Hunter continued to speak of the change in downtown Lancaster in the past ten to fifteen years. The area has almost doubled in size since 1994. This growth has coincided with a new perception of Lancaster. A swift momentum has clearly developed and generated a transformation of the urban environment. Big moves such as the Clipper Magazine Stadium, the new Lancaster County Convention Center, and the Lancaster Marriott at Penn Square have certainly played a fair role in the expansion. This detail brings to light an important question, is it the big moves or the grass root moves that have been the driving force for such revolution?
The Barnstormers’ stadium is certainly a valuable and purposeful space that also serves as a useful gathering place. Baseball games are obviously the main attraction, but many events such as concerts and winter entertainment are also held in the arena. The spacious Convention Center boasts two ballrooms and a contemporary hotel composed of 300 guest rooms. It is important to consider the use of modern meets-old in this integrated complex. The fusion of modern method with historic structure proffers the possibility of a stunningly original finished product. The builder managed to accomplish a favorable preservation of the original Beaux-Arts architecture of the 19th Century Watt & Shand department store building, designed by the first professional architect from Lancaster, Emlen Urban. Existent neoclassical architectural style meets urban sophistication.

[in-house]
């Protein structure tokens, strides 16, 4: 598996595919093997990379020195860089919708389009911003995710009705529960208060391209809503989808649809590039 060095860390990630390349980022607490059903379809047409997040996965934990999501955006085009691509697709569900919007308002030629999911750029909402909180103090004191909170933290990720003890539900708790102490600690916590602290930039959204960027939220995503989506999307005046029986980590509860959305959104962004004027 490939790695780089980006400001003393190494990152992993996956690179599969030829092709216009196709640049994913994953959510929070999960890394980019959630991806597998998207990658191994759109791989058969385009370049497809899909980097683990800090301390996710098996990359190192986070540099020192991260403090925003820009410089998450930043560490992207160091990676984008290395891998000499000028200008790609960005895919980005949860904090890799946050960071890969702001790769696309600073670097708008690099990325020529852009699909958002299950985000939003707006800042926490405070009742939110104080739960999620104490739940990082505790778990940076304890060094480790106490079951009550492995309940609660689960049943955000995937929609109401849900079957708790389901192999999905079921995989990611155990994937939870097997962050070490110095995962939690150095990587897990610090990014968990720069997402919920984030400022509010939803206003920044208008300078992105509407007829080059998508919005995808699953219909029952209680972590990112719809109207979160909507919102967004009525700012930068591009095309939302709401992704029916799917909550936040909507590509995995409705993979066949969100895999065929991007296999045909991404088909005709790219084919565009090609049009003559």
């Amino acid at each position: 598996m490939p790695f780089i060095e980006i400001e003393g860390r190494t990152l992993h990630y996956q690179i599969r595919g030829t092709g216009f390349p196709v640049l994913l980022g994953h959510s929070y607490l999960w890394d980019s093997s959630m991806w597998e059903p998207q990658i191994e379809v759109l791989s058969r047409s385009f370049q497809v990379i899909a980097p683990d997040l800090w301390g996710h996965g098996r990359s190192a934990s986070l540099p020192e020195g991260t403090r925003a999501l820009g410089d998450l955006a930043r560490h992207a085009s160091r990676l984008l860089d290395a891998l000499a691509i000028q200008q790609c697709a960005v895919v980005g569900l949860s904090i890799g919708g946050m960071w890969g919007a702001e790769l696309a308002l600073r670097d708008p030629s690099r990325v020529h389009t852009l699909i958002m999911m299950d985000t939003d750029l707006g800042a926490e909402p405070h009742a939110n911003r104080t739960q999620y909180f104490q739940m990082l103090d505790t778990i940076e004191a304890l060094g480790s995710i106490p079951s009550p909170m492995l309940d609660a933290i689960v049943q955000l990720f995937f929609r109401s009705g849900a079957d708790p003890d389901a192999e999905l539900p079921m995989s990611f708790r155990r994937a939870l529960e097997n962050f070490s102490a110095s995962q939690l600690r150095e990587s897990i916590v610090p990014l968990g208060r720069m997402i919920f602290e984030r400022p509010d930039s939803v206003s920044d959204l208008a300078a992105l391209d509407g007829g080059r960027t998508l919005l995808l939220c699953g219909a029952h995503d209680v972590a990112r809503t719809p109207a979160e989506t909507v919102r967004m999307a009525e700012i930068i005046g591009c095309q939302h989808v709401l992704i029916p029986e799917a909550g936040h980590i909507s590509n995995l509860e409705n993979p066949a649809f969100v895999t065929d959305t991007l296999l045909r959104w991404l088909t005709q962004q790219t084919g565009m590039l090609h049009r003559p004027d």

“Architecture is not stagnant; it is always changing and evolving.”